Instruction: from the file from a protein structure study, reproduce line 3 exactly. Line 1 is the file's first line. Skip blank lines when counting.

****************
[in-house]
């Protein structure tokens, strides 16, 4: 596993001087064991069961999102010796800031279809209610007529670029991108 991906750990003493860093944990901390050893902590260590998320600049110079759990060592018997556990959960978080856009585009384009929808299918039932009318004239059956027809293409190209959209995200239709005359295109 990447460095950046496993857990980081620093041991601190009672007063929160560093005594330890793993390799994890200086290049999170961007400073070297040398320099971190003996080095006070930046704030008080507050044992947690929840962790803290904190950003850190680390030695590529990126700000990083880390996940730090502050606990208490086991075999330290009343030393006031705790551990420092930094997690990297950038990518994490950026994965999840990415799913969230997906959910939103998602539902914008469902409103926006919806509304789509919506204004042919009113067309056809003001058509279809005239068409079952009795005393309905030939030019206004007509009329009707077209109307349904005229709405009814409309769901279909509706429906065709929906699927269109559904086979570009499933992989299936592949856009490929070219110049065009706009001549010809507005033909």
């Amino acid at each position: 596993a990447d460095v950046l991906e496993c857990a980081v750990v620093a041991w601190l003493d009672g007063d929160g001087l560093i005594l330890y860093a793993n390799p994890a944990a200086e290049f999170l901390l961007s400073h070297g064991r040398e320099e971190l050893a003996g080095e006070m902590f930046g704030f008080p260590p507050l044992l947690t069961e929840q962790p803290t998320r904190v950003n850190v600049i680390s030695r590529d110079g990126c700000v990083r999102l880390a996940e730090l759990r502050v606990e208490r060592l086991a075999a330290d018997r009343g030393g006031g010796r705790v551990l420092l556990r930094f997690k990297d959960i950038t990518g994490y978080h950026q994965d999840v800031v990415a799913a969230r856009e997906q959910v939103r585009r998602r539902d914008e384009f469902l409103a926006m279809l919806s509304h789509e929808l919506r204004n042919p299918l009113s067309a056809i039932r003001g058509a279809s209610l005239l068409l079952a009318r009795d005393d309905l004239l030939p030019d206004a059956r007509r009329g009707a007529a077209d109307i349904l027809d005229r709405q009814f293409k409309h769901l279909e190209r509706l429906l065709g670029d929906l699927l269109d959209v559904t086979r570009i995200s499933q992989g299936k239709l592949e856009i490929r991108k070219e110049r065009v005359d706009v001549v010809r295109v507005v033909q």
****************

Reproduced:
């Amino acid at each position: 596993a990447d460095v950046l991906e496993c857990a980081v750990v620093a041991w601190l003493d009672g007063d929160g001087l560093i005594l330890y860093a793993n390799p994890a944990a200086e290049f999170l901390l961007s400073h070297g064991r040398e320099e971190l050893a003996g080095e006070m902590f930046g704030f008080p260590p507050l044992l947690t069961e929840q962790p803290t998320r904190v950003n850190v600049i680390s030695r590529d110079g990126c700000v990083r999102l880390a996940e730090l759990r502050v606990e208490r060592l086991a075999a330290d018997r009343g030393g006031g010796r705790v551990l420092l556990r930094f997690k990297d959960i950038t990518g994490y978080h950026q994965d999840v800031v990415a799913a969230r856009e997906q959910v939103r585009r998602r539902d914008e384009f469902l409103a926006m279809l919806s509304h789509e929808l919506r204004n042919p299918l009113s067309a056809i039932r003001g058509a279809s209610l005239l068409l079952a009318r009795d005393d309905l004239l030939p030019d206004a059956r007509r009329g009707a007529a077209d109307i349904l027809d005229r709405q009814f293409k409309h769901l279909e190209r509706l429906l065709g670029d929906l699927l269109d959209v559904t086979r570009i995200s499933q992989g299936k239709l592949e856009i490929r991108k070219e110049r065009v005359d706009v001549v010809r295109v507005v033909q």